Biotechnology

New approach for studying experience-driven activity of transcription factors in vivo

Brains are highly adaptable. Neuronal connections are constantly changing, molded by what people experience in their daily lives. New memories, information learned, and new skills spark this dynamic process, causing lasting changes to neuronal circuits. As the saying goes, experience is the best teacher, and it couldn’t be truer for brains.

Along with learning and memory, sensory experiences such as listening to music or appreciating a stunning view also have a similar effect on the brain. Incoming sensory information activates neurons in the cortex, causing long-term modifications to the circuitry depending on what is experienced. This process, called “experience dependent plasticity,” is part of the reason why brains develop differently due to unique individual life experiences.

But how does the brain convert relatively short-lasting neuronal activity into the long-term changes driven by sensory experiences? The key lies in specialized proteins called activity-dependent transcription factors. Responding to neuronal activity, these factors activate genes within the cell to translate rapid incoming signaling into slower, lasting changes. Despite the evident importance of activity-dependent transcription to development and long-term plasticity, it was previously impossible to directly monitor transcription factor activity. This was mainly due to the lack of available tools to study the interaction between neuronal activity and transcription factor activation that occurs in an intact, living brain.

In a recently published study in Neuron, scientists in the Yasuda Lab at the Max Planck Florida Institute for Neuroscience (MPFI) have designed and developed novel biosensors that allow the simultaneous study of both sensory-evoked neuronal activity and transcription factor dynamics. Coupling the specialized techniques of two-photon calcium imaging with two-photon fluorescence lifetime imaging (2pFLIM), scientists now have the ability to investigate how transcription factors function in a living brain with single-cell resolution.

“Transcription factor activity in the brain isn’t static, it’s a very dynamic process that can occur on the order of hours to days after a sensory experience,” explains Dr. Tal Laviv, research fellow in the Yasuda Lab and leading author of the paper. “Traditional methods of studying these proteins involve freezing brain tissue at a single moment in time. So while these approaches can tell you if a certain factor is activated or not, they aren’t good at capturing how experience shapes transcription factor activity over time. We wanted to develop a new way to study how this process is actually occurring in a living brain, and we chose to study CREB due to its strong involvement in plasticity, learning and memory.”

MPFI scientists started by creating sensitive and specific 2pFLIM biosensors designed to report the direct activity of cAMP response-element binding protein (CREB). Packaging their newly generated sensors using an adeno-associated viral strategy (AAVs), the team then expressed them in a population of neurons within the somatosensory cortex of mice. Changes in environment are known to activate this brain region, and in response, the neurons within modulate numerous signaling molecules including CREB. But little is known about the temporal dynamics of CREB activation after a change to the environment. Using the 2pFLIM CREB sensor, the team chronically monitored CREB activity in the same population of neurons while mice experienced an enriched environment. The enriched environment caused a significant increase in overall CREB activity. Interestingly, when mice were removed from the enriched environment for an extended period of time, CREB activity returned to normal levels, indicating sensory experience as a driver for the sustained activity.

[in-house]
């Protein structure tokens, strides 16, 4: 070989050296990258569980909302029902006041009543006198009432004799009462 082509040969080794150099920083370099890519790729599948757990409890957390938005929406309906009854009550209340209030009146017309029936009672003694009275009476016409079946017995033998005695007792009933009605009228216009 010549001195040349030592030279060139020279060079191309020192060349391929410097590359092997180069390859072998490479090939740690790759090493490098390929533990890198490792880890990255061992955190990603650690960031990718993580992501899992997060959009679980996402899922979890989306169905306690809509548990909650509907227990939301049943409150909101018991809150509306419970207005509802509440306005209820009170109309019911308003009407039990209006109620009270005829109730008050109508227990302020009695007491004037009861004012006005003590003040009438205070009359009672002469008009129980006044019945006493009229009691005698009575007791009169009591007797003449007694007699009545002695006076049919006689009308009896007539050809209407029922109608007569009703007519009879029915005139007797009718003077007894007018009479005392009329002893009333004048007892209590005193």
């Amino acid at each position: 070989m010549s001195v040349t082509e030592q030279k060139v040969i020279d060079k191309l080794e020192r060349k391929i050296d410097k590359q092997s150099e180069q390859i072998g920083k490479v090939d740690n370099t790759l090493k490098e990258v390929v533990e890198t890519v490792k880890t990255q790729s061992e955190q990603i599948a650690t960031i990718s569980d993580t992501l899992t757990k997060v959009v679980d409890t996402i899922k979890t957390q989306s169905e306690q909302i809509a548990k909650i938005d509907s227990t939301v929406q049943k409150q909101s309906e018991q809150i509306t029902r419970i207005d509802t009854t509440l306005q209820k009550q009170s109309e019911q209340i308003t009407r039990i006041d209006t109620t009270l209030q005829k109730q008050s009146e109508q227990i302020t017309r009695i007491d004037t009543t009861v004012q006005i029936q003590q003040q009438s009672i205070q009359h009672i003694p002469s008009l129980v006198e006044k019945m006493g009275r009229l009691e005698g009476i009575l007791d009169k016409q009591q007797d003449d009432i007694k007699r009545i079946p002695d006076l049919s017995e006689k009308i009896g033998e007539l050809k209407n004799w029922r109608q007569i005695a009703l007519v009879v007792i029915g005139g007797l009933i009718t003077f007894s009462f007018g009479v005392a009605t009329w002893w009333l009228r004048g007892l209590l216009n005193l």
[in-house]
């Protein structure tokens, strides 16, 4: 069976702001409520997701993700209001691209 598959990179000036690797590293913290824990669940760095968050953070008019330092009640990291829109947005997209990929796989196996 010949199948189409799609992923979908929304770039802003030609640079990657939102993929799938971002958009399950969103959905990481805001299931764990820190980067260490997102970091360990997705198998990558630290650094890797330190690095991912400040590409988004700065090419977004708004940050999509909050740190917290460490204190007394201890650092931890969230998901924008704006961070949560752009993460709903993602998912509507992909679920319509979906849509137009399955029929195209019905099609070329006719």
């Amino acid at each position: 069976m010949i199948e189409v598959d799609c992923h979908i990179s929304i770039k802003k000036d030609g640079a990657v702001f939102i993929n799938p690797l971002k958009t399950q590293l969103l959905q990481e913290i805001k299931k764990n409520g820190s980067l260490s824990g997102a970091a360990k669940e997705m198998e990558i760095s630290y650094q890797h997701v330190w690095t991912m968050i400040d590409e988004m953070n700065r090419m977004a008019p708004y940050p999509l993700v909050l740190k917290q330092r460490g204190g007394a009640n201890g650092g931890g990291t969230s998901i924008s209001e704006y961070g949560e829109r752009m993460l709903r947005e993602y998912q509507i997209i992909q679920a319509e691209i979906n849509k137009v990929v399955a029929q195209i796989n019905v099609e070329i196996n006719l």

Next, MPFI scientists sought to unravel how sensory experiences and neuronal activation shape CREB activity in the living brain. To do so, the team expressed the CREB sensor and a sensor of neuronal activity (calcium sensor) in the visual cortex of mice. Previous studies have shown that when mice are temporarily deprived of visual stimuli and placed in dark housing, neuronal plasticity was increased in the visual cortex. In the new study, visual cortical neurons were imaged in dark-reared mice during presentation of a visual stimuli. Both calcium and CREB dynamics in single cells were simultaneously imaged for prolonged periods of time. The results revealed a dynamic regulation of CREB activity in the visual cortex: Dark-reared mice displayed dramatically increased levels of visually evoked CREB compared to mice raised in normal light/dark conditions. In addition, CREB activity levels were maintained for a period of at least one day in dark-reared mice. Intriguingly this elevated CREB activity was not due to elevated calcium levels within individual neurons, indicating that sensory experience can finely tune the sensitivity of activity dependent transcription in the living brain.

This unique approach can be broadly applied to many different types of transcription factors in the future and will allow an unprecedented opportunity to unravel the transcriptional dynamics underlying experience-dependent plasticity in the brain.

Source: www.medicalxpress.com

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